Hi again, Erica.
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Head pressing in cats may indicate damage to the nervous system, which could result from various causes, including prosencephalon disease (in which the forebrain and thalamus parts of the brain are damaged), or the ingestion of a toxic substance, leading to toxic poisoning.
Other possible causes may include a metabolic disorder, such as too much or too little sodium in the body's blood plasma called hyper or hyponatremia, respectively, a primary or secondary tumor located in the brain, or an infection of the nervous system, such as rabies or fungal infection. Additional causes may include head trauma (such as being hit by a vehicle), or from exposure to toxins, such as lead.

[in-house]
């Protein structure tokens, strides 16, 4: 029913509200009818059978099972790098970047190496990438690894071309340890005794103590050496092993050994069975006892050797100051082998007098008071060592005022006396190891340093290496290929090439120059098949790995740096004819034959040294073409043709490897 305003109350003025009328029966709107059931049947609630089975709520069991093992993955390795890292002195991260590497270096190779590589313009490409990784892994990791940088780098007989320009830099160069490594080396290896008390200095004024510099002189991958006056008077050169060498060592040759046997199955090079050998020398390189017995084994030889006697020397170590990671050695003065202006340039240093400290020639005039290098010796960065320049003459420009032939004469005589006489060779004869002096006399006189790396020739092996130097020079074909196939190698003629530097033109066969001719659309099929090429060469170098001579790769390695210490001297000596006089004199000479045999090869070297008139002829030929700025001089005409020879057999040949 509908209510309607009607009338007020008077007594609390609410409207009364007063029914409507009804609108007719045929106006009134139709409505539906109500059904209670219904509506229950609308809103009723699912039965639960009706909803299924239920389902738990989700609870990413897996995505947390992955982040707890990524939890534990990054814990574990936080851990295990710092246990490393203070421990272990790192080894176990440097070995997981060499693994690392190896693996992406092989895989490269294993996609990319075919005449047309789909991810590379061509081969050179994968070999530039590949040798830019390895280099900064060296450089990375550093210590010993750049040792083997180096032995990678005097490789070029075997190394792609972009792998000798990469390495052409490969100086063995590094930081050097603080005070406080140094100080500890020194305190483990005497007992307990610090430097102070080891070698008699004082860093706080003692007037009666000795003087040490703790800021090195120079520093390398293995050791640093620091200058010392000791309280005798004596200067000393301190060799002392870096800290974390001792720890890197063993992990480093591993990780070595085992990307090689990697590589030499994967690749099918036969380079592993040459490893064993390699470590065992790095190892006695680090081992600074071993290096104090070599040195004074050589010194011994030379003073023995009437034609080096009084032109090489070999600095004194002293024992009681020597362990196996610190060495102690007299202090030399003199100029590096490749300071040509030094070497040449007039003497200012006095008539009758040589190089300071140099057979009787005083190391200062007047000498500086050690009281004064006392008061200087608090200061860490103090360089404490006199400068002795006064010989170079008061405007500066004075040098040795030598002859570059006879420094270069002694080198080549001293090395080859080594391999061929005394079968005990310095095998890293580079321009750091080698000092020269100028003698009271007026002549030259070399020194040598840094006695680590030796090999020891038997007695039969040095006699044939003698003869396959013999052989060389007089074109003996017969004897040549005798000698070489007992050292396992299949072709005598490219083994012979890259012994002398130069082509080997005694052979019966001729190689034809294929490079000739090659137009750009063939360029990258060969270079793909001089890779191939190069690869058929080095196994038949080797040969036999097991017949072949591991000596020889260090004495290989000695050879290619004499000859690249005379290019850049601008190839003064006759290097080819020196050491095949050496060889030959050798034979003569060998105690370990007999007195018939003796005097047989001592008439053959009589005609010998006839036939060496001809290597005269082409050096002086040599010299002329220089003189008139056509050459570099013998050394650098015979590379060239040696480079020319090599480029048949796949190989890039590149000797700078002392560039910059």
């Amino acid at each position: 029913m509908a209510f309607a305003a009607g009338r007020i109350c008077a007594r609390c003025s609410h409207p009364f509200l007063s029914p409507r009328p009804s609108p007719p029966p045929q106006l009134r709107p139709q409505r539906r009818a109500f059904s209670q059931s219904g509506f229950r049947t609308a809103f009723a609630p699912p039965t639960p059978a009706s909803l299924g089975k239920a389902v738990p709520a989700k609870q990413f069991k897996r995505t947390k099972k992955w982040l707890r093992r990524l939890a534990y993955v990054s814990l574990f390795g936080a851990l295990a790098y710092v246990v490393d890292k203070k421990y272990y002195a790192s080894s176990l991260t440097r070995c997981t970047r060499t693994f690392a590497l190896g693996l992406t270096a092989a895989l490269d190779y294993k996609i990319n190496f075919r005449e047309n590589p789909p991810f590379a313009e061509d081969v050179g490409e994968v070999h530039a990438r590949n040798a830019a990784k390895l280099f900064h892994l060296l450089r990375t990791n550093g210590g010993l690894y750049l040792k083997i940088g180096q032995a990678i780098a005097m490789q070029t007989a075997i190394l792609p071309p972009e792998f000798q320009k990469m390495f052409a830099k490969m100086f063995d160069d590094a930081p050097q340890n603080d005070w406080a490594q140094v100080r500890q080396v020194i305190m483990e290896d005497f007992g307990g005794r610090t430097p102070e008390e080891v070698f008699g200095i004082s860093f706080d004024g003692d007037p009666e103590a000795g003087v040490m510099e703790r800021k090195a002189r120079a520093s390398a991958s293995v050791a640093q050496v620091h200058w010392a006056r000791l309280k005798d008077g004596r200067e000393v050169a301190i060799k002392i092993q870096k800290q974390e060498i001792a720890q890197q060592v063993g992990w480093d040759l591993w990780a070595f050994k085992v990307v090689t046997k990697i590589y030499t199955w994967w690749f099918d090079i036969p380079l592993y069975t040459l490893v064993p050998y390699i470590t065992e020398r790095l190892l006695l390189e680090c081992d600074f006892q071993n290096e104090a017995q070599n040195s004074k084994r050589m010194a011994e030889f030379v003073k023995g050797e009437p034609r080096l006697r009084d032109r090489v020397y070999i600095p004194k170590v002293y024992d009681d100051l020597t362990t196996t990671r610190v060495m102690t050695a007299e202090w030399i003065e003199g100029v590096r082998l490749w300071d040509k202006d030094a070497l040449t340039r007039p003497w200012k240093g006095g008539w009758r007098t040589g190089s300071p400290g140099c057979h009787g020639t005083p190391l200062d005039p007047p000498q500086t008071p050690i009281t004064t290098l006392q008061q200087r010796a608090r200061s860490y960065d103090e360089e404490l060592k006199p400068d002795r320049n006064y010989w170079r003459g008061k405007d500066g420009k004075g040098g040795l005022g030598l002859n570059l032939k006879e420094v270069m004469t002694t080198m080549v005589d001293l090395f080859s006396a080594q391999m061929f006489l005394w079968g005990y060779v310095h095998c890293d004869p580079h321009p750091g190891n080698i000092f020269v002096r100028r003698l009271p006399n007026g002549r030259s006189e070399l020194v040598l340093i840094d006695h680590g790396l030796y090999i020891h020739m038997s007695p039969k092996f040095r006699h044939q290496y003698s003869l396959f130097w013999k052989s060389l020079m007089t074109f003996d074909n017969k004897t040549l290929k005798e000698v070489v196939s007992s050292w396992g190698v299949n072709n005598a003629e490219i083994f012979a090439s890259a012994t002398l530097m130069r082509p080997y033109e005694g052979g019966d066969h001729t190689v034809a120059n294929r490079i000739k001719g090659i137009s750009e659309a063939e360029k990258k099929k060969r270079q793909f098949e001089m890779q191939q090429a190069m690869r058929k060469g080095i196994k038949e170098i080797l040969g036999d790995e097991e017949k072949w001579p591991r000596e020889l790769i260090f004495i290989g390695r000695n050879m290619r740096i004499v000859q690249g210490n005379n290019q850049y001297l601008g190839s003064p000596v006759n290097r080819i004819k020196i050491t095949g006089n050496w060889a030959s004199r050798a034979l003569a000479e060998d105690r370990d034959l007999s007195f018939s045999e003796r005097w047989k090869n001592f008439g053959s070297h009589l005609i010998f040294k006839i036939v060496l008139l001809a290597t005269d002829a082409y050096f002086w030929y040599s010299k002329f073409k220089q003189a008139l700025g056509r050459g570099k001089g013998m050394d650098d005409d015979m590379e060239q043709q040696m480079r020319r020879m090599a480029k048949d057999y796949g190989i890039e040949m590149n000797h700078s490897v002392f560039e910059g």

Symptoms may include compulsive circling and pacing, changes in trained behavior, seizures, damaged reflexes, and eye problems. Some of these symptoms may lead to lesions, for example, sores on the feet as a result of compulsive pacing, or injuries to the face/head as a result of pressing the head against a surface for long periods of time.
Tests may include looking at the back of the eye/retina, checking blood pressure, MRI and/or CT scan of the brain, and others, which you can discuss with your vet, if necessary.
Since you mentioned Pumpkin's behavior is not unusual in any way, hopefully she doesn't have any neurological problems, but it is always advisable to have her evaluated in person by the vet when you notice a behavior change such as this head pressing. She may just enjoy the feeling of the cool window against her head/face (if it is cool now, where you live).
I hope all will be well with Pumpkin!
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Warmest regards XXXXX XXXXX and Pumpkin,